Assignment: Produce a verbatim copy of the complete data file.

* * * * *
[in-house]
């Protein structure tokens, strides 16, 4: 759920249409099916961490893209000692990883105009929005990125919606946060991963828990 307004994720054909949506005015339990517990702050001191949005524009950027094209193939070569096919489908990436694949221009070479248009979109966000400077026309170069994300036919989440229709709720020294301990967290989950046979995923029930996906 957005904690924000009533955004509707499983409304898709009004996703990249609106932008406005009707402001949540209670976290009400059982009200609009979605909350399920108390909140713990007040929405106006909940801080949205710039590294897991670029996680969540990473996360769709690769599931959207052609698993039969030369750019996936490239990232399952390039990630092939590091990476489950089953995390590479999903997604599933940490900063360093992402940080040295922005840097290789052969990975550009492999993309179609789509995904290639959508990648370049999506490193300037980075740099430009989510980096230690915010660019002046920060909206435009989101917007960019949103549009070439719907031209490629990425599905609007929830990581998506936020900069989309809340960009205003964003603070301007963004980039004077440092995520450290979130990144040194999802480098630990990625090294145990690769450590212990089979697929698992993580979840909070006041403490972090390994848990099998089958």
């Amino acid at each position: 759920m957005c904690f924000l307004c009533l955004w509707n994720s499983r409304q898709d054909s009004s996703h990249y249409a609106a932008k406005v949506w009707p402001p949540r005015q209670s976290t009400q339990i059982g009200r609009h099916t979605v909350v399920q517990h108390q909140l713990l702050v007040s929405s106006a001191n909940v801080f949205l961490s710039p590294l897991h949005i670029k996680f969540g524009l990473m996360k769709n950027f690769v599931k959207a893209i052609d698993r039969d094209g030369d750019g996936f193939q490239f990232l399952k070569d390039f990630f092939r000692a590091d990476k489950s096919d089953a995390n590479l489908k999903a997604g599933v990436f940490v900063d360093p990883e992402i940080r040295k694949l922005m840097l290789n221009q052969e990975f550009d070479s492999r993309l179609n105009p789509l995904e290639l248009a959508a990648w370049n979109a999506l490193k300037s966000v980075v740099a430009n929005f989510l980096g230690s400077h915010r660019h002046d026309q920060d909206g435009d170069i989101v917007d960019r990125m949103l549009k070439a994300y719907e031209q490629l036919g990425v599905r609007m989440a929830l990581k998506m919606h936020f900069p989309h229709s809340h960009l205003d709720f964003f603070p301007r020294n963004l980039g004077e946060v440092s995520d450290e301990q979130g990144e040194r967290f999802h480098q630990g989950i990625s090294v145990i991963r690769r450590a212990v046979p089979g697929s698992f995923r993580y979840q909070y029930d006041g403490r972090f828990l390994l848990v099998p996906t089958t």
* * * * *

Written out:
[in-house]
């Protein structure tokens, strides 16, 4: 759920249409099916961490893209000692990883105009929005990125919606946060991963828990 307004994720054909949506005015339990517990702050001191949005524009950027094209193939070569096919489908990436694949221009070479248009979109966000400077026309170069994300036919989440229709709720020294301990967290989950046979995923029930996906 957005904690924000009533955004509707499983409304898709009004996703990249609106932008406005009707402001949540209670976290009400059982009200609009979605909350399920108390909140713990007040929405106006909940801080949205710039590294897991670029996680969540990473996360769709690769599931959207052609698993039969030369750019996936490239990232399952390039990630092939590091990476489950089953995390590479999903997604599933940490900063360093992402940080040295922005840097290789052969990975550009492999993309179609789509995904290639959508990648370049999506490193300037980075740099430009989510980096230690915010660019002046920060909206435009989101917007960019949103549009070439719907031209490629990425599905609007929830990581998506936020900069989309809340960009205003964003603070301007963004980039004077440092995520450290979130990144040194999802480098630990990625090294145990690769450590212990089979697929698992993580979840909070006041403490972090390994848990099998089958």
């Amino acid at each position: 759920m957005c904690f924000l307004c009533l955004w509707n994720s499983r409304q898709d054909s009004s996703h990249y249409a609106a932008k406005v949506w009707p402001p949540r005015q209670s976290t009400q339990i059982g009200r609009h099916t979605v909350v399920q517990h108390q909140l713990l702050v007040s929405s106006a001191n909940v801080f949205l961490s710039p590294l897991h949005i670029k996680f969540g524009l990473m996360k769709n950027f690769v599931k959207a893209i052609d698993r039969d094209g030369d750019g996936f193939q490239f990232l399952k070569d390039f990630f092939r000692a590091d990476k489950s096919d089953a995390n590479l489908k999903a997604g599933v990436f940490v900063d360093p990883e992402i940080r040295k694949l922005m840097l290789n221009q052969e990975f550009d070479s492999r993309l179609n105009p789509l995904e290639l248009a959508a990648w370049n979109a999506l490193k300037s966000v980075v740099a430009n929005f989510l980096g230690s400077h915010r660019h002046d026309q920060d909206g435009d170069i989101v917007d960019r990125m949103l549009k070439a994300y719907e031209q490629l036919g990425v599905r609007m989440a929830l990581k998506m919606h936020f900069p989309h229709s809340h960009l205003d709720f964003f603070p301007r020294n963004l980039g004077e946060v440092s995520d450290e301990q979130g990144e040194r967290f999802h480098q630990g989950i990625s090294v145990i991963r690769r450590a212990v046979p089979g697929s698992f995923r993580y979840q909070y029930d006041g403490r972090f828990l390994l848990v099998p996906t089958t």